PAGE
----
Classical Music Reviews
Every week, our professional critics attend concerts throughout the Bay Area to let you know what went well...and occasionally what didn't. Let their insights enrich your musical experiences, and feel free to share your own views!
Some "regional orchestras" settle down to the comfort levels of their audiences and their all too often exhausted players. During Jeffrey Kahane's tenure as music director, the Santa Rosa Symphony distinguished itself repeatedly as the one stop on the "Freeway Philharmonic" circuit where players and audience alike were encouraged, or rather commanded, to stretch their ears. It appears that Bruno Ferrandis, in his second year as Kahane's successor, is determined to do likewise.
Why do so many folks disparage Bizet's Carmen? While certain pre-Freudian elements of its plot strain credulity, like Corporal Don José's instant obsession with the Gypsy woman Carmen and her final quest for death, Henri Meilhac and Jacques Halévy's libretto is far more believable than many. And Bizet's score certainly has its share of pretty, easily hummable tunes and opportunities for artists to shine.
Mozart’s Idomeneo tells a tale of love, sacrifice, shipwreck, and war. Add to that a gorgeous score, stunning costumes, and good singing, and you should have all of the ingredients of a successful opera. The opening night of San Francisco Opera’s production, on Wednesday, however, was less than satisfying.
The performance I attended Saturday night began with a single performer, dressed in a white tunic, dancing on the stage while waving a flag. Immediately I grew nervous. I knew the performance was supposed to convey spiritual ascension, or even transcendence. The past week had been a rough one for me, and by attending this performance, I was hoping for a little transcendence of my own — some respite, however ephemeral, from my worldly worries. But this first performer seemed to be enacting a ritual to which I personally remained uninitiated.
If you're one of those Bach devotees who can quote Brandenburg Concerto themes or name all the movements of an orchestral suite, Philharmonia Baroque's new twist on several orchestral classics might be just up your alley. In "Bach Reconstructed," a program devised by guest conductor Paul Goodwin, some of Bach's finest old wines have been placed into new bottles, rearranged into new performance contexts, or adapted to novel instrumental combinations.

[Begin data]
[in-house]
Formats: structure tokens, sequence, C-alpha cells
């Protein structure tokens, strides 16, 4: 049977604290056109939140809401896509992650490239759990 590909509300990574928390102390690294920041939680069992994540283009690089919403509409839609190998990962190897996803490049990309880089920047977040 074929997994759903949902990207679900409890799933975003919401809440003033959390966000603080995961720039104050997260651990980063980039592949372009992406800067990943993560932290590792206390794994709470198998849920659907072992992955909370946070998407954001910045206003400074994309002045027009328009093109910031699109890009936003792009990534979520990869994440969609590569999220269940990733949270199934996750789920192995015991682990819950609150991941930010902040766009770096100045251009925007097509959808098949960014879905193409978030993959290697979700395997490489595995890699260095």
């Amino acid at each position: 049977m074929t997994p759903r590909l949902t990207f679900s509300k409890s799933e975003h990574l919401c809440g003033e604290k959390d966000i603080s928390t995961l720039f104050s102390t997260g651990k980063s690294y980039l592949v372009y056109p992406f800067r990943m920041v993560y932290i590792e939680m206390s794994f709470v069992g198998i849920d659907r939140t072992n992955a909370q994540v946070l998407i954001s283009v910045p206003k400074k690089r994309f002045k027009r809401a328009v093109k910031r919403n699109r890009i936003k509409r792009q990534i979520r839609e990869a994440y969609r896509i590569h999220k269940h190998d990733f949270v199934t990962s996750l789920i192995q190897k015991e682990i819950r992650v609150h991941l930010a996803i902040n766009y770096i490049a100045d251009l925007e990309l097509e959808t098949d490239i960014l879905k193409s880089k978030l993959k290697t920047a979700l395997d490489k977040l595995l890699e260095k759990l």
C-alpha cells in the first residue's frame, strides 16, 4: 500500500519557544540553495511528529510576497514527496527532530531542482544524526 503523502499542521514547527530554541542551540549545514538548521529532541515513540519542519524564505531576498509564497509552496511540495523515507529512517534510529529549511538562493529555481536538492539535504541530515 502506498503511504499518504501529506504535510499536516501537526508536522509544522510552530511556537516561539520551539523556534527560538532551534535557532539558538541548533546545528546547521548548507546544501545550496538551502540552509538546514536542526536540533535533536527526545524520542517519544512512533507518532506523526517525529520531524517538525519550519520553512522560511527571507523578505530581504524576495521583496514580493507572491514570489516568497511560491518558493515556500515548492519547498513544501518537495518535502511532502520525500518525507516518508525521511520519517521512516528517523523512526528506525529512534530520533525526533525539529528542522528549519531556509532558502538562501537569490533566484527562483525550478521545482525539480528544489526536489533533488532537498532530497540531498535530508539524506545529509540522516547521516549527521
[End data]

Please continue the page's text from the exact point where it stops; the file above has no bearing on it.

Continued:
The San Francisco Bach Choir began its 73rd season last weekend with a concert titled “Before Bach: A Family Portrait,” paying homage to Johann Sebastian’s musical predecessors. As the program notes explained, Sebastian himself was interested in his genealogy, and in 1735 drew up a family tree dating back to the 1500s, which is the most reliable document we have today on the entire Bach family. Sebastian also collected and performed pieces by his family members, which is likely the reason that most of those works survive today.
This year, Composers Inc. marks its 25th anniversary as an active, vital musical presence in the San Francisco Bay Area. Over the years, its loyal, supportive audiences have been grateful for the broadly eclectic programming and consistently high level of performances they have heard. Although a listener might not always agree with their choice of music, Composers Inc. has achieved a good track record for an impressively long period.
Since I'm reviewing a concert with an overt (and laudable) political theme — BluePrint's Saturday evening concert at the San Francisco Conservatory, titled "The Urgency of Now ..." — I think it appropriate to ask a decidedly political but often ignored question: Why make a distinction between students and professionals in a concert program?
There was a last-minute alteration to the program that the Tokyo String Quartet, under the auspices of San Francisco Performances, presented at Herbst Theatre on Thursday, and for the saddest of reasons: Violist Kazuhide Isomura, the single remaining founding member of the group, had been diagnosed with a detached retina earlier in the day. With surgery scheduled for the following morning, it was decided that a performance of Bartók's demanding Fifth String Quartet would create too much strain on his eye. As a result, one of Haydn's most witty and masterful late quartets, Op. 76, No.
Sunday's gray skies and icy wind marked the planet's tilt toward winter but, inside San Francisco's Temple Emanu-El, the Bay Area's first "Chamber Music Day—Live + Free" created an oasis of warmth as 16 local chamber groups performed for those who were brave — and wise — enough to venture out in the cold.